National: Overseas ballot requests set record, but will votes reach U.S. shores? | Abigail Williams and Haley Talbot/NBC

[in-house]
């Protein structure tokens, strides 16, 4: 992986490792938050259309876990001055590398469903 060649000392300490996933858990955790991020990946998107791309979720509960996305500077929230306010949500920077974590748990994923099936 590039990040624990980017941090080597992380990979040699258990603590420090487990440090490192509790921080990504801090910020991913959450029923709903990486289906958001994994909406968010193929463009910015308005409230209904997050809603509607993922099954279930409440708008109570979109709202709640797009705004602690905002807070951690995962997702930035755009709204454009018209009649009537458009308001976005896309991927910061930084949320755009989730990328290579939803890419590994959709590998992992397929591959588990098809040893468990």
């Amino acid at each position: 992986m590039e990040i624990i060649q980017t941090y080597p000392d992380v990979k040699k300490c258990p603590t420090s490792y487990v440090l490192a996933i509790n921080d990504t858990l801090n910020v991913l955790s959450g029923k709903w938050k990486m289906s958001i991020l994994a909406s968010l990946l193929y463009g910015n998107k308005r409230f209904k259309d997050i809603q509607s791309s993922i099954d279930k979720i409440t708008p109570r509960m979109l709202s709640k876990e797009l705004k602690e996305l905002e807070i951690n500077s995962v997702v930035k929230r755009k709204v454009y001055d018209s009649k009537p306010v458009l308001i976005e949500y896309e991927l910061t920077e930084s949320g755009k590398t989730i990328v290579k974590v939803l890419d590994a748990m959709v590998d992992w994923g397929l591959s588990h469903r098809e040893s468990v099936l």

It took two very expensive international phone calls, 15 emails and several wrong web addresses, but Jennifer Sun, an Alabaman living in the Chinese city of Shanghai, finally got the right ballot to send in her vote. “I’m like, come on, guys. It’s ballots! You can’t accidentally send someone the wrong link. That needs to be triple-checked before it’s released, right?” she said by telephone. “I tried to click on the second link, but it still didn’t work, because they hadn’t canceled my first link,” she said before expressing her doubts about Alabama’s capacity to manage votes from overseas. “There is quite a lot of confusion for a lot of people,” Sun said. “There are a lot of Americans here that are not as familiar with the consulate and its services.” The confusion could cost an election back home during what many see as a pivotal presidential race. So-called overseas votes — which are also cast by Americans in Canada and Mexico — could prove crucial.